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Operators of Set TV Launched New IPTV Services Despite DISH Lawsuit

Operators of Set TV Launch New IPTV Services Despite DISH Lawsuit

Set TV was once a beloved IPTV service for cord-cutters, offering convenient access to hundreds of live TV channels, movies, and shows. At its peak, Set TV amassed over 300,000 dedicated users with its low-cost streaming packages before getting sued by major broadcaster DISH Network. Despite agreeing to cease operations, Set TV‘s operators have boldly launched rebranded IPTV services—a testament to their persistence and the ongoing demand for affordable live TV streaming options. This ongoing legal battle provides deeper insights into the motivations of pirate IPTV providers, the aggressive crackdown tactics of major media corporations, and the broader trends fueling piracy in the age of cord-cutting.

The Rise and Fall of Set TV

Launched in late 2016, Set TV grew quickly by offering channel packages priced at just $20-30 per month—a fraction of traditional cable bills. Analysts estimate upwards of 300,000 subscribers used Set TV at its peak based on server capacity and social media followers. Its growth reflected consumer frustration with expensive cable bundles and demand for cheaper live TV alternatives. However, Set TV relied on illegally capturing and retransmitting signals, violating broadcaster copyrights.

In April 2018, DISH Network filed suit against Set TV operators Jason LaBossiere, Sean Beaman, and Stefan Gollner seeking $90 million in damages. DISH accused Set TV of "capturing broadcast signals and retransmitting them without authorization to Set TV subscribers for a monthly fee." This allowed Set TV to undercut DISH‘s own Sling TV streaming service significantly on price. Following the lawsuit, Set TV agreed to cease operations and hand over equipment to DISH, appearing to settle the matter.

The Cat and Mouse Game

However, DISH later pushed to reinstate the lawsuit, claiming Set TV operators had already launched new pirate IPTV services ExpediteTV, Ping TV, UptickTV and Mundo TV. After receiving a tipoff email, DISH ran test purchases and confirmed the new offerings similarly captured and streamed TV channels illegally.

Some experts believe DISH uses undercover accounts across various pirate IPTV services to gather intelligence on operators and build lawsuits. For their part, IPTV operators employ increasingly sophisticated technical measures to evade detection and take down services quickly if discovered. This cat and mouse dynamic has continued with other media companies as well, with the MPAA alone filing over 1,000 IPTV lawsuits in the past 5 years.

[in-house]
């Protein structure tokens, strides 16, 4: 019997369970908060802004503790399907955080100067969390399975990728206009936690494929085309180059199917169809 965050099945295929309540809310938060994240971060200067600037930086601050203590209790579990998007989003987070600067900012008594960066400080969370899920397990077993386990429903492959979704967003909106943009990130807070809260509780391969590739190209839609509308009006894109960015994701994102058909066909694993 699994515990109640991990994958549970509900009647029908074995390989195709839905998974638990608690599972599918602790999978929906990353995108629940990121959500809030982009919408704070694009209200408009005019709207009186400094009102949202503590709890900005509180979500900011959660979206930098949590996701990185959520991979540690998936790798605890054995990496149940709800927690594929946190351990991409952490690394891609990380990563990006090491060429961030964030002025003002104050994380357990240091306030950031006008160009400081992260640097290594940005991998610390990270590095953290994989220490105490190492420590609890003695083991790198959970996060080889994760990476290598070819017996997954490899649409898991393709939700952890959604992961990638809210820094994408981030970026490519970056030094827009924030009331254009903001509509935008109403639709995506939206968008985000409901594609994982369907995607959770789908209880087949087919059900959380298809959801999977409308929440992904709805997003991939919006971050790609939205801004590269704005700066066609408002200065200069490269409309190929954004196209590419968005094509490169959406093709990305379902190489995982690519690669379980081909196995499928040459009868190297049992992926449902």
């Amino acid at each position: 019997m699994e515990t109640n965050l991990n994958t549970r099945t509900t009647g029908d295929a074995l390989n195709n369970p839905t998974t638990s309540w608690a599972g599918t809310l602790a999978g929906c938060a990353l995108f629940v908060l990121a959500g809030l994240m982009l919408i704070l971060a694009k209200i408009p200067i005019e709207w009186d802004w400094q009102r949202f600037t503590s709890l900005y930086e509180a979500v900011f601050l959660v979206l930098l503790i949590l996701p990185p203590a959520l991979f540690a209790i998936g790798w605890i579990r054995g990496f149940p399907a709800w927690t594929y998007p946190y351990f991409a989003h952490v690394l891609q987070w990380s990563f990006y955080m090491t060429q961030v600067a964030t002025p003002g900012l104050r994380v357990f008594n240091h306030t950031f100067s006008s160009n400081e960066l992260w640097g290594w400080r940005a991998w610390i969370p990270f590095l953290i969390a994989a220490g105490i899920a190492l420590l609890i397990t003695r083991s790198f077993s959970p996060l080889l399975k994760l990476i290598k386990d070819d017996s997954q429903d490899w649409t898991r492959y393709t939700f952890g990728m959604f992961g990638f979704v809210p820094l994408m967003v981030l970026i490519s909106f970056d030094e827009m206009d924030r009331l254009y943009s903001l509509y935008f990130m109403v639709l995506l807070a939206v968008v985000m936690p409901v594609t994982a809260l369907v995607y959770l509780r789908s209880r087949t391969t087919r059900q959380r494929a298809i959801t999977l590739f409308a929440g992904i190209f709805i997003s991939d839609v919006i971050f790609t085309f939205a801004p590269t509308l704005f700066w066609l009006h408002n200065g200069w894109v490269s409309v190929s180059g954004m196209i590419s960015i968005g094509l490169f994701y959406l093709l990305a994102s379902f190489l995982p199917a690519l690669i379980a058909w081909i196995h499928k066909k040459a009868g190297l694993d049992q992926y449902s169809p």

DISH argued that the court injunction prohibited Set TV operators from launching similar pirate services. They demanded imposition of a $1000 daily sanction plus legal fees, which highlights the aggressive stances taken to deter IPTV piracy. However, the demand did not stop Set TV operators who continue launching new rebranded offerings.

Fueling Piracy: Cord-Cutting and Copyright Law

This persistence reveals unmet consumer demand for affordable live TV options. Surveys show over 85% of cord-cutters still want access to live sports, news and other channels without cable bills. With legal alternatives like Sling TV or YouTube TV costing $40-65 per month, IPTV fills the gap at lower prices despite the legal risks.

Media companies assert copyright ownership over their content and leverage laws to coerce IPTV companies. But suppressing supply doesn‘t curb demand. Alternate models like compulsory licensing could allow legal redistribution for a fee. But copyright law favors broad rights holder control instead.

Until quality, low-cost legal options arrive or laws change, the whack-a-mole dynamic between media giants and disruptive IPTV operators will likely continue. Cord-cutters may turn to tried-and-true pirates despite the risks. What lasting solutions do you think could shift the IPTV piracy ecosystem? Please share your thoughts below!


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